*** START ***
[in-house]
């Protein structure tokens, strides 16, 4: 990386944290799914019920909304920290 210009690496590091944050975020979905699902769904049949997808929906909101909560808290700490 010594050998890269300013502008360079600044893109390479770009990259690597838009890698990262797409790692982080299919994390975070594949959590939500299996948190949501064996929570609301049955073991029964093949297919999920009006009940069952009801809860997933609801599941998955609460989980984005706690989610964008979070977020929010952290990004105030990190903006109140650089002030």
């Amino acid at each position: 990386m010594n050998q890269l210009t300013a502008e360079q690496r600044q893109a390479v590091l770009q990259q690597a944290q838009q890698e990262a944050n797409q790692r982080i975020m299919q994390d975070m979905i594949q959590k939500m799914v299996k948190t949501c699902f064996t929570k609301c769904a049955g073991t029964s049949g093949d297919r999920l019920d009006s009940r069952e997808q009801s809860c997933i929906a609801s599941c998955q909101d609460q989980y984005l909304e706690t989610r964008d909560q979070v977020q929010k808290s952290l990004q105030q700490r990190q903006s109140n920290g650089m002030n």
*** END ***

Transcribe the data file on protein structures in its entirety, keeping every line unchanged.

[in-house]
């Protein structure tokens, strides 16, 4: 990386944290799914019920909304920290 210009690496590091944050975020979905699902769904049949997808929906909101909560808290700490 010594050998890269300013502008360079600044893109390479770009990259690597838009890698990262797409790692982080299919994390975070594949959590939500299996948190949501064996929570609301049955073991029964093949297919999920009006009940069952009801809860997933609801599941998955609460989980984005706690989610964008979070977020929010952290990004105030990190903006109140650089002030």
């Amino acid at each position: 990386m010594n050998q890269l210009t300013a502008e360079q690496r600044q893109a390479v590091l770009q990259q690597a944290q838009q890698e990262a944050n797409q790692r982080i975020m299919q994390d975070m979905i594949q959590k939500m799914v299996k948190t949501c699902f064996t929570k609301c769904a049955g073991t029964s049949g093949d297919r999920l019920d009006s009940r069952e997808q009801s809860c997933i929906a609801s599941c998955q909101d609460q989980y984005l909304e706690t989610r964008d909560q979070v977020q929010k808290s952290l990004q105030q700490r990190q903006s109140n920290g650089m002030n």